Recurring Nightmare | Exodus | Art by Jeff Laubenstein
11, Jun, 24

Modern Horizons 3 Almost Included a Reserved List Reprint!

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Magic players are the first to complain when Wizards of the Coast pushes the power level of a new card or set too far. Heck, they’ll often complain before they even have the product in question in their hands. You can look back over Modern Horizons 3 previews on Reddit for plentiful evidence of that.

As if the cards we get weren’t powerful enough, during development, Wizards often design some absolute monsters. Typically, these cards never see the light of day, however, MTG players are sometimes treated to a peek behind the curtain. After getting one such peek into Modern Horizons 3, it seems this set almost featured a straight-up Reserved List reprint!

A True Recurring Nightmare

Recurring Nightmare | Tempest Remastered

The Reserved List card in question is Recurring Nightmare, an enchantment from way back in Exodus. It’s one of the elite few cards that can boast they’ve been banned in Commander. This is a high honor indeed, given how lax Commander typically is on shenanigans.

What makes it so good? Well, for three mana Recurring Nightmare lets you sacrifice a creature to reanimate something from your graveyard. As a one-off effect, would be quite powerful since a humble 1/1 token can become an Emrakul. Recurring Nightmare, however, is not a one-time effect. Instead, you can use it over and over again.

This turns the card into a grindy value engine, letting you loop a couple of big creatures with powerful etb triggers. Alternatively, it can win the game on the spot through one combo or another. It’s simply very flexible and powerful. This makes the fact Wizards of the Coast was considering reprinting it downright scary!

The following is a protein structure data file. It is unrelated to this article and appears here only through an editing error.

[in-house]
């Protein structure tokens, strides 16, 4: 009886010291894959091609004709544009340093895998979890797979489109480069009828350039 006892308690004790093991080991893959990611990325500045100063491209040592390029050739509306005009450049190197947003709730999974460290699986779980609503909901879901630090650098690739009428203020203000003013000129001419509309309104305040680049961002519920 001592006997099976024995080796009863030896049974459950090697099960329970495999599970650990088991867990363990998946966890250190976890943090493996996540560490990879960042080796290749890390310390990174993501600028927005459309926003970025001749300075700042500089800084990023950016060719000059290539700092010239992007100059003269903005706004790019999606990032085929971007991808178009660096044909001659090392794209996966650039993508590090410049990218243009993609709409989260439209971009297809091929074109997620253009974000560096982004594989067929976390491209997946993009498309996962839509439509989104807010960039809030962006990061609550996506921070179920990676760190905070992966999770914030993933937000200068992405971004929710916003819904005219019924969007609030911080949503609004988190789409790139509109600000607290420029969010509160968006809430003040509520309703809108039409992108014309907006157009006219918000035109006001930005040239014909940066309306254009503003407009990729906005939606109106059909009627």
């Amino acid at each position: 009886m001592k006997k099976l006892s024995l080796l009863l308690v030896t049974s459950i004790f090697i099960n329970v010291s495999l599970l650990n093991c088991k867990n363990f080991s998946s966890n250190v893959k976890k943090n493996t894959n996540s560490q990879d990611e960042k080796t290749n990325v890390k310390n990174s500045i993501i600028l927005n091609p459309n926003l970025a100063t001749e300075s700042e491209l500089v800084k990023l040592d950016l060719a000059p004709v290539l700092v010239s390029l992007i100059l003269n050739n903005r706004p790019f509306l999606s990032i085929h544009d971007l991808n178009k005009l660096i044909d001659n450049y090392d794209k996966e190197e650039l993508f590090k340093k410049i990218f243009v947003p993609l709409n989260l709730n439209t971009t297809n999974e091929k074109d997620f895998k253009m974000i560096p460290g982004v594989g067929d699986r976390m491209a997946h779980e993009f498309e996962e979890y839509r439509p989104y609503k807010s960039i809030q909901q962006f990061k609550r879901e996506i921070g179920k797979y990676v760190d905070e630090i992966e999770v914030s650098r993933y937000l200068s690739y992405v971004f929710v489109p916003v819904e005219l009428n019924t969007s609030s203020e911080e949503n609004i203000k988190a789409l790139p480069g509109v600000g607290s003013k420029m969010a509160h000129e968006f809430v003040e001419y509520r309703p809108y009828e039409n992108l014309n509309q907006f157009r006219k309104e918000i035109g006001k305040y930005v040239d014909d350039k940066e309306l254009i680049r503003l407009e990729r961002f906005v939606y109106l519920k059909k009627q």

As revealed in Mark Rosewater’s Expanding Your Horizons: Energy article, the card that eventually became Chthonian Nightmare was originally just a full-on Recurring Nightmare reprint. “During set design, the team got the idea to explore adding Recurring Nightmare to Modern.” Rosewater notes in the article, “Recurring Nightmare is a powerful card, so this just shows that they were willing to experiment with bold reprints.”

Casually Breaking The Reserved List

Beyond Recurring Nightmare being a powerful card that would be sure to warp Modern, the card is also on the Reserved List. Due to this, Wizards of the Coast has promised that the card will never be reprinted, not even in a Modern Horizons set. Obviously, this makes the suggestion to potentially reprint Recurring Nightmare baffling.

While Wizards didn’t go ahead with their reprint of Recurring Nightmare this development story shows they were considering it. As a result, you may wonder what might have happened should Wizards have pushed this design into production. Could Modern Horizons 3 have marked the end of the Reserved List as we know it?

Sadly, despite the many MTG players who would like the Reserved List gone, this reprint likely never would have gone through. Confirming this suspicion, Mark Rosewater recently spoke out on Blogatog about the possibility. Dismissing the faintest chance of the Reserved List’s removal, Rosewater mused that this was just a development quirk.

“It’s possible they put it in and then remembered they couldn’t. I just know it was in the file for a short blip. Maybe they were getting a sense of it knowing they’d tweak it later.”

Mark Rosewater